Nothing beats spending a bitterly cold Melbourne night perched on a bar stool in a Collingwood pub listening to live music, and a small crowd were doing just that at The Gasometer Hotel as Melbourne alternative rockers Canary took to the stage.

Formed in 2007, songwriter, rhythm guitarist and lead vocalist Matthew Kenneally brought together a beat-boxing trumpet player and an eccentric violinist on a lonely winter’s night in Northcote.

Now, the band is a polished five-piece. They looked like a mixed bunch of lads, with red-headed singer Kenneally resembling an oversized leprechaun (he even wore a green jumper!). There was a lot of Fender love on stage too. Kenneally with a cream Telecaster, bassist Isaac Barter favouring a similarly coloured axe and be-speckled lead guitarist Adam Dean on a shiny teal Jazzmaster. The multi-talented Ed Fairlie stood flanked by guitars, alternating between the tambourine, the trumpet and the keyboard, while drummer Lachlan O Kane sat at the back, cap on backwards and smirking throughout.

The band draws from a broad base of influences and has established its reputation as an engaging live act built upon the unsettling honesty of Matt’s songwriting. Majority of the set was pulled from the band’s self-produced debut album, Dear Universe.

Encouraged by the band to groove along to the eclectic beat, two lanky friends hit the dance floor much to the amusement of the huddled Gasometer crowd. O’ Kane whistled throughout the chorus just like a – wait for it – canary, and the irony wasn’t lost on a few smiling members of the crowd. And in the band’s final, trumpet-fuelled track, Kenneally even did a bit of rapping.

The lights dimmed to a blue-purple infusion, and Melbourne melodist Ainslie Wills and co. took to the stage. Joined by regular bandmates Lawrence Folvig (guitar) Natalie Lewis (vocals and keyboard), Jules Pascoe (bass) and Arron Light on drums, Wills took her place behind the microphone.

In front of a row of massive, paper flowers a la her new single ‘Hawaii’, she looked every bit the breezy songstress with floppy hair and a palm tree printed dress (and Lewis contributed a flowery blouse to to the theme too). Folvig crouched down in the darkness to tinker with his extensive pedalboard of effects, getting the crowd’s attention and setting the mood with a mesmeric musical ambience.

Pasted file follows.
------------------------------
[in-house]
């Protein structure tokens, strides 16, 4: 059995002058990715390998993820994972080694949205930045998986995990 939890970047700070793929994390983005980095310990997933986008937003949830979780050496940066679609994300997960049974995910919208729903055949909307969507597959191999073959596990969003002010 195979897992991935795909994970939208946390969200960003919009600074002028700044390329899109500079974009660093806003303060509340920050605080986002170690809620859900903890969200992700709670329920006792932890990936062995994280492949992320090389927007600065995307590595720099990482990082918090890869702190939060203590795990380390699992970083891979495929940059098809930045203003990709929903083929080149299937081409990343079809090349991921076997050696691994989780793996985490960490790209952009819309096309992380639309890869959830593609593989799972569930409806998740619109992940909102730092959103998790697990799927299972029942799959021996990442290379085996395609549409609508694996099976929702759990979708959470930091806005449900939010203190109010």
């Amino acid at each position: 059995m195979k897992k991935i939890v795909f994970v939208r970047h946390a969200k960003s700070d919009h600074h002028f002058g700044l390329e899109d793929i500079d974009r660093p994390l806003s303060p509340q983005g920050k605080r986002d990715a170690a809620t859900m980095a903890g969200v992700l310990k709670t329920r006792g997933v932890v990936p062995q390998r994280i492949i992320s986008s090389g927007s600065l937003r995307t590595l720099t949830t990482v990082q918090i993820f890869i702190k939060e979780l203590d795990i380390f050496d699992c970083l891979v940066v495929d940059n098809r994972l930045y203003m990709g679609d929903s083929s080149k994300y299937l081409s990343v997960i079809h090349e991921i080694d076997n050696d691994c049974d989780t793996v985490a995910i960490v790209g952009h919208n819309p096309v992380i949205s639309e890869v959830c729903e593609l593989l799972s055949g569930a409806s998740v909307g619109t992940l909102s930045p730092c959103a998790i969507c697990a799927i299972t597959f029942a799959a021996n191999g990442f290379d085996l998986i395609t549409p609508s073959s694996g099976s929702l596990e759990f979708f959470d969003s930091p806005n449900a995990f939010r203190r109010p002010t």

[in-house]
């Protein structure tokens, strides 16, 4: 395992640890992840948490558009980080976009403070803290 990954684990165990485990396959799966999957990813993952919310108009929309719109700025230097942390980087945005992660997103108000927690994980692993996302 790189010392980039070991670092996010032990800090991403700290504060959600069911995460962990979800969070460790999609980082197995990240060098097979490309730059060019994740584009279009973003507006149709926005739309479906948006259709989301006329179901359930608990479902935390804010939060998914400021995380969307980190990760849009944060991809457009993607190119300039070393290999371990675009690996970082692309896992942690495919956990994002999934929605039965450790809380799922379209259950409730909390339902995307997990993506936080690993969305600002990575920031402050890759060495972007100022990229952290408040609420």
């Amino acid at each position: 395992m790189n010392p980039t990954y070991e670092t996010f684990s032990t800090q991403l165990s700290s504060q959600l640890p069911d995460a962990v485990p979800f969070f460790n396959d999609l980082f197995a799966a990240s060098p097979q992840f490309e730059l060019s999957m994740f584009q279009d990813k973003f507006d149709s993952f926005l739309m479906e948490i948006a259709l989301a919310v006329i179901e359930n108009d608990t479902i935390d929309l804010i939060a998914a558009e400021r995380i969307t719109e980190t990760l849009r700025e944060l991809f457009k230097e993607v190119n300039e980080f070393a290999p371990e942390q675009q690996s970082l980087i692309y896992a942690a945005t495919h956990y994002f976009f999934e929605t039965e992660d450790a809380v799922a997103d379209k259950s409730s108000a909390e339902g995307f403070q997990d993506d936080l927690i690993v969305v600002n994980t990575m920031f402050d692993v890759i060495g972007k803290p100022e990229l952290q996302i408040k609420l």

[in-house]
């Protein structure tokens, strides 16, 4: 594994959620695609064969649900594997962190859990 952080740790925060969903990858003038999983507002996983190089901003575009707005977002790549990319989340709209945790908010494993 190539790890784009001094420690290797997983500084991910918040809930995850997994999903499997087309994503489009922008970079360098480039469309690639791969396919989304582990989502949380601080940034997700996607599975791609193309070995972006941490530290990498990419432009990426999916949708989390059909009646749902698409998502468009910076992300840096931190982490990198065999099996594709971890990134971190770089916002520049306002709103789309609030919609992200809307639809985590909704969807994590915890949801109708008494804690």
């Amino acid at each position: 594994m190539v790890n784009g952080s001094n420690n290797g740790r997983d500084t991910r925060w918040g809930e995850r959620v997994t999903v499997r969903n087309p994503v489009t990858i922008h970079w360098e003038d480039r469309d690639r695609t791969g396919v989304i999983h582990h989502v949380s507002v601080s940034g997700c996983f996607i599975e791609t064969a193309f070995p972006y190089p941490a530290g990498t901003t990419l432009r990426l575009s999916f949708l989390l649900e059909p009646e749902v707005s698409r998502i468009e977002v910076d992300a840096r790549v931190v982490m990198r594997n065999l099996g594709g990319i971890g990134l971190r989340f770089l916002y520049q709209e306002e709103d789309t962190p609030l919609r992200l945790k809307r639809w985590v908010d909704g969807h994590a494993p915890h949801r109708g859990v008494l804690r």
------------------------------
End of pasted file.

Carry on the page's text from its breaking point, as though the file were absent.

After releasing her Australian Music Prize nominated LP You Go Your Way, I’ll Go Mine in 2013, Wills has been bringing her unique brand of indie prog-pop to the Melbourne music scene ever since – though she hasn’t quite yet reached the mainstream market.

She played plenty of songs from her first album, most notably ‘Lemon Japan’ and the beautifully languid ‘Early Morning Light’. ‘Fighting Kind’ took the mood to moodier places, with a robotic clap intro and bass beat. Wills and Lewis’ ethereal vocals soared over the high-pitched chorus – “For a while there you were, feeling nothing new / So you had to break your whole in two”. ‘Stop Pulling The String’ also utilised the female harmonies well,

Wills brings a sensual swagger to her live performances, tilting her head, closing her eyes and pumping her bare arms to the beat. Back-up vocalist Lewis harmonised perfectly, and on a brief introductory song solo, proved why with a voice eerie similar to Wills’.

The indie-pop grooves came hard and fast, with a few new numbers tested out on the receptive young crowd. ‘Hawaii’ came in the middle of the set. The song – an exploring of the complexities of unconventional relationships – is the second single come from the forthcoming EP, and was recorded in Brisbane in coloration with Folvig, Light and producer Matt Redlich.

With a Phil Collins ‘In The Air Tonight’ subtle synth drum beat, Wills is going for a gospel inspired 80’s power ballad vibe. She even commented that she had “the right hair for it”, flipping her mousey-brown bob back and forth exaggeratedly like Willow Smith.

New number (perhaps the title is ‘Constellations’?), brought a quiet, introspective edge to Wills’ vocal range, with tonal moments reminiscent of The Pretenders’ Chrissie Hynde in ‘I’ll Stand By You’.

The night ended on fan favourite ‘Drive’, the first single from Wills’ forthcoming four-track EP Oh The Gold, set for release later this year. Melodic and full of sassy charm, the radio-hit is drenched in indie-pop grooves, complete with doo-wop-style backing and electric guitar power chords. She sings “I don’t want to fight you in my mind”, but from her sexy, passive-aggressive tone, you get the feeling that’s exactly what she wants to do.

Ainslie Wills’ brand of progressive pop is immersive and delicately arresting live, and she owns it. Her music is easy and breezy but her lyricism is anything but, as she comments on love, loss and longing. Wills is proving herself to be an artist with integrity and longevity, and hopefully one whose music reaches the masses sooner rather than later.